Apostle of the Seventy and Hieromartyr Symeon the Kinsman of the Lord, bishop of Jerusalem (107). Righteous Tabitha of Joppa (1st c.).
St. Eulogius the Hospitable, of Constantinople (6th c.). St. Stephen, abbot of the Kiev Caves and bishop of Vladimir in Volhynia (1094). Second translation of the relics (1711) of Martyr Abraham of the Bulgars on the Volga (1230). St. Basil (Kishkin), hieroschemamonk of Glinsk and Ploshchansk hermitages (1831).
New Hieromartyrs Paul Svetozarov, archpriest, and John Rozhdestvensky, priest, and with them Martyrs Peter Yazykov, Nicholas Malkov, Auxentius Kalashnikov, Sergius Mefodiev, and Anastasia of Shui and Palekh (Vladimir) (1922). Glorification of New Hieromartyr Hilarion (Troitsky), archbishop of Verey (1999).
St. Pollion the Reader, of Cibalis in Pannonia (306). St. Nicon, abbot, of the monastery of St. Gerasimus (6th c.). St. Floribert, bishop of Luik (Neth.) (746). St. John the Confessor, abbot, of Cathares Monastery at Constantinople (832). Burning of the relics of St. Sava I of Serbia by the Turks (1595). New Martyr Theodore of Byzantium, who died at Mytilene (1795). All Saints of Euboea.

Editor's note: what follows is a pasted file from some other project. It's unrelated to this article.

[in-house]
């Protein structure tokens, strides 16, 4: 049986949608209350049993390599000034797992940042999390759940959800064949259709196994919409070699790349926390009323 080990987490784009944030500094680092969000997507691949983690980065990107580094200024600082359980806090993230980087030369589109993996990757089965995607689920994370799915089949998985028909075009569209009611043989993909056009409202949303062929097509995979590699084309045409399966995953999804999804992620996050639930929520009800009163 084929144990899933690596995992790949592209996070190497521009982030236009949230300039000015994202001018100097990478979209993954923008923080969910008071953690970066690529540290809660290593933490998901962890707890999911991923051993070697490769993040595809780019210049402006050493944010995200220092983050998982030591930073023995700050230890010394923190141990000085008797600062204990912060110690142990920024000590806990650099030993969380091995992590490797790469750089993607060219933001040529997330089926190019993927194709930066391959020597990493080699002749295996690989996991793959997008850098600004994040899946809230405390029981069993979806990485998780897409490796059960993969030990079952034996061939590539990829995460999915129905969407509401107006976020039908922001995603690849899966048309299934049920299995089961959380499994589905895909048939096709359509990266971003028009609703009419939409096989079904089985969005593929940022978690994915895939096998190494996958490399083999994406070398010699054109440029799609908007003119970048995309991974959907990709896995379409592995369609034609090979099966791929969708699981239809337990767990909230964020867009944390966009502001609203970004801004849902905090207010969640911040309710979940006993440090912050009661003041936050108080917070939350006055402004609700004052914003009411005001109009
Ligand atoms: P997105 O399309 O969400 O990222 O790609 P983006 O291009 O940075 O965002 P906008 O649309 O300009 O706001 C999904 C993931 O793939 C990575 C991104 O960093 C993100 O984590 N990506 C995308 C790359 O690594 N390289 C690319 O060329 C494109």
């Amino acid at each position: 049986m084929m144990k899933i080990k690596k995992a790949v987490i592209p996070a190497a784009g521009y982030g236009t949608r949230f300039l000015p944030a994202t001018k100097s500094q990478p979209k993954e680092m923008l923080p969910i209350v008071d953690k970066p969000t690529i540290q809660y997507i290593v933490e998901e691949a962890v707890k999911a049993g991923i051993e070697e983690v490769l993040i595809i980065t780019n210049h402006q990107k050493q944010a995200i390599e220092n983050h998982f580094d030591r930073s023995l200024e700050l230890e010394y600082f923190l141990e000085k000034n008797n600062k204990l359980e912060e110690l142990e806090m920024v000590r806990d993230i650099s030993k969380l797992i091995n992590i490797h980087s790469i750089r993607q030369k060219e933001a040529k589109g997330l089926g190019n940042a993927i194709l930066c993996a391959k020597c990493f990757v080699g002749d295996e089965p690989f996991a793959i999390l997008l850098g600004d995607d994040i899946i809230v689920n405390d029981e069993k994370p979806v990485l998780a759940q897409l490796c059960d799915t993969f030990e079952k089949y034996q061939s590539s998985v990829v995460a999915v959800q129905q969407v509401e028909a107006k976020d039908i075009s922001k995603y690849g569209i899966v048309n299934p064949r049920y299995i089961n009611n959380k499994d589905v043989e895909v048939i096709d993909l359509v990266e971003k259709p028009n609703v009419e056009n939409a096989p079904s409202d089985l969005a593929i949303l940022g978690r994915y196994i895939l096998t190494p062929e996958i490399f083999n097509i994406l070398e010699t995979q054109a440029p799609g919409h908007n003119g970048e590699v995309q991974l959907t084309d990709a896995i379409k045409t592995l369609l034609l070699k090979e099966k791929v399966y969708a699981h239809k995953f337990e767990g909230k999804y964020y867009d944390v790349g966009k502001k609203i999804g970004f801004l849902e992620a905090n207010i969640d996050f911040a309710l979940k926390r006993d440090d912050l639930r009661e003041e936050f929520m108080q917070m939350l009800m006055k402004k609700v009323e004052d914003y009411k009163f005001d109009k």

Sunday of the Paralytic. [Acts 9:32–42; John
Behold, thou art made whole: sin no
more, lest a worse thing come unto thee (John 5:14).
Sin does not strike only the soul, but the body as well.
In some cases this is exceedingly obvious; in others,
although not so clearly, the truth remains that the
illnesses of the body always stem from sins. A sin is
committed in the soul and directly makes it sick; but
since the life of the body comes from the soul, then the
life coming from a sick soul is of course not healthy. The
mere fact that sin brings darkness and sorrow must
unfavourably act on the blood, in which lies the basis of
bodily health. But when you remember that it separates man
from God, the Source of life, and places man in disharmony
with all laws acting in himself and in nature, then one
must marvel how a sinner remains alive after sinning. This
is the mercy of God, Who awaits repentance and conversion.
Consequently, a sick person must rush first of all to be
cleansed of sins and make peace with God in his
conscience. This paves the way for the beneficial action
of medicine. They say that there was one distinguished
doctor who would not begin treatment until the patient had
confessed and received the holy Mysteries; and the more
serious the disease, the more urgently he insisted upon